Academic journal article Journal of Visual Impairment & Blindness

Driving and Low Vision: An Evidence-Based Review of Rehabilitation

Academic journal article Journal of Visual Impairment & Blindness

Driving and Low Vision: An Evidence-Based Review of Rehabilitation

Article excerpt

Abstract: This systematic review of the effectiveness of driver rehabilitation interventions found that driver training programs enhance driving skills and awareness, but further research is needed to determine their effectiveness in improving driving performance of drivers with low vision. More research is also needed to determine the effectiveness of low vision devices for driving.

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Individuals with vision loss find that the retention of driving abilities and privileges is important for leading productive and meaningful lives. Low vision rehabilitation programs that focus primarily on driver education and retraining are possible options for those who want to improve and maintain their driving skills. Driving performance may be impaired in individuals with vision loss for a number of reasons, including age-related eye disease or as a result of recovery from a stroke or other neurological event. The main objectives of this review are to present findings and formulate conclusions, based on a comprehensive search for the best evidence related to driving with low vision and the effectiveness of training-education programs and assistive technologies for driver rehabilitation.

Effectiveness of interventions to improve driving

DRIVER RETRAINING AND REHABILITATION PROGRAMS

Because of the high crash rates and controversies surrounding the licensing of drivers who are elderly and visually impaired, some agencies have developed and instituted driver retraining programs in clinical rehabilitation settings or at the agencies themselves (Owsley, McGwin, Phillips, McNeal, & Stalvey, 2004; Salzberg & Moffat, 1998). Driver training programs provide classroom-type materials, such as videos or books, but may also include on-road or simulator-based driving assessments. The effectiveness of these programs for reducing crash rates has yet to be determined (Owsley et al., 2004), but within the spectrum of rehabilitation services, driver education and retraining certainly has the potential to benefit individuals with vision loss.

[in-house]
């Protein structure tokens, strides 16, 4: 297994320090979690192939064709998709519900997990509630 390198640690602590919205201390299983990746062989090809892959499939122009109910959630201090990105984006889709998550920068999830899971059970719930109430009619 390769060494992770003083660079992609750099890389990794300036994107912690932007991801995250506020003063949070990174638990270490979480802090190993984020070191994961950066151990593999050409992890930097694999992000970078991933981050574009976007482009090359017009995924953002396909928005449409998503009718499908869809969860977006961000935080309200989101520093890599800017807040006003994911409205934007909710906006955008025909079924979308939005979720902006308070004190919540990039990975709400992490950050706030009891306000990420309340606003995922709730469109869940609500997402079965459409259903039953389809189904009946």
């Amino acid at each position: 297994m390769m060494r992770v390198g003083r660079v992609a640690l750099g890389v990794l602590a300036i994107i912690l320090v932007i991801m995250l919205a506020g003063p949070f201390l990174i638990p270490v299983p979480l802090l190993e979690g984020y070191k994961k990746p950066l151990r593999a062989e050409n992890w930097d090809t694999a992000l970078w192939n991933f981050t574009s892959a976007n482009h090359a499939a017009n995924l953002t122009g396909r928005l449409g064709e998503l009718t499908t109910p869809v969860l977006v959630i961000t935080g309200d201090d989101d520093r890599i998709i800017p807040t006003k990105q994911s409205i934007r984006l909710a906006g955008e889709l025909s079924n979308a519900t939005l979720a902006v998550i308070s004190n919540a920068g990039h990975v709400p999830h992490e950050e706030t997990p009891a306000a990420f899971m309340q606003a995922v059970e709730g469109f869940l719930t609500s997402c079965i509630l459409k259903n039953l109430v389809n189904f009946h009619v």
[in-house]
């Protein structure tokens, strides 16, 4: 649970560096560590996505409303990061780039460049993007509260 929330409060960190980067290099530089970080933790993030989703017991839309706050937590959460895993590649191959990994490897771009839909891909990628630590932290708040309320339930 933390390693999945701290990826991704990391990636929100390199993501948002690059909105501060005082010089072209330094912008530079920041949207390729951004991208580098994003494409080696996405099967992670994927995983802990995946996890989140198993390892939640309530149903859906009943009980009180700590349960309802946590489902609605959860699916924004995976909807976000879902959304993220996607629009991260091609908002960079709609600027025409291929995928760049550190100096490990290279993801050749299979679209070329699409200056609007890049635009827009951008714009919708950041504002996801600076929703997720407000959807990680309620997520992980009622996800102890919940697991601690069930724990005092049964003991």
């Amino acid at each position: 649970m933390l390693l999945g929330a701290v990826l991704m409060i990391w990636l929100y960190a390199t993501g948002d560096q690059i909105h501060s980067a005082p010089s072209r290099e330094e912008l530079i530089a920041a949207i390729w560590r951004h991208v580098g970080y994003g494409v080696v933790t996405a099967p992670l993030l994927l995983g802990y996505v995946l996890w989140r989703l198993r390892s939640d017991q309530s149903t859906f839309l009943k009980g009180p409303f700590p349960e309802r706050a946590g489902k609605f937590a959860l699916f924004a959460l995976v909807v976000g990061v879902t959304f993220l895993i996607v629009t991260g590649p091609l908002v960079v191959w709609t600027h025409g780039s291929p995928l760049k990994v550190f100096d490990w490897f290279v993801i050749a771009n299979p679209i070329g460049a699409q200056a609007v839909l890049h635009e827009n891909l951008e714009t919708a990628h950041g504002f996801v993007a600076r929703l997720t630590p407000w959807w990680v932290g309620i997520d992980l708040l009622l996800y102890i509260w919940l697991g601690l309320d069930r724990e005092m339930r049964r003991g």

Low VISION DEVICES USED FOR DRIVING

Low vision devices can be used to improve the visual performance of drivers with visual impairments, including their ability to read road signs, to see distant objects, and to visualize objects within the driving environment. Bioptic telescopes are miniature telescopes that are typically monocular and mounted at the top of a carrier lens above the wearer's line of sight. They are engaged by dropping the chin slightly to reposition the telescope optics into the line of sight, so the wearer can read road signs, visualize traffic lights, and spot possible traffic hazards. The use of bioptics while driving is allowed in some jurisdictions in North America, but the research evidence related to the strength of the effectiveness of using low vision devices while driving--or the licensing requirements surrounding their use-has not been well developed to date (Peli, 2002). Mirrors and binocular sector prisms have been advocated by low vision practitioners for individuals with hemianopia, which is the loss of half the visual field in both eyes. Many states in the United States allow individuals with hemianopia to continue to drive, upon completion of specific driving and vision evaluations (Peli, 2002).

Methods

We sought to answer the following main question with this research synthesis: What is the evidence that rehabilitative interventions are effective for improving the driving skills and performance of individuals with low vision, including those who have low vision or a hemianopic field loss as the result of a stroke?

PROCEDURE

A search of the literature was conducted to locate studies related to the term low vision and various visual impairment conditions, as well as the terms rehabilitation, training, assistive technologies (low vision devices or strategies) and driving, based on methods and criteria outlined in the report on which this review was based (Strong, Jutai, Hooper, Russell-Minda, & Evans, 2007). …

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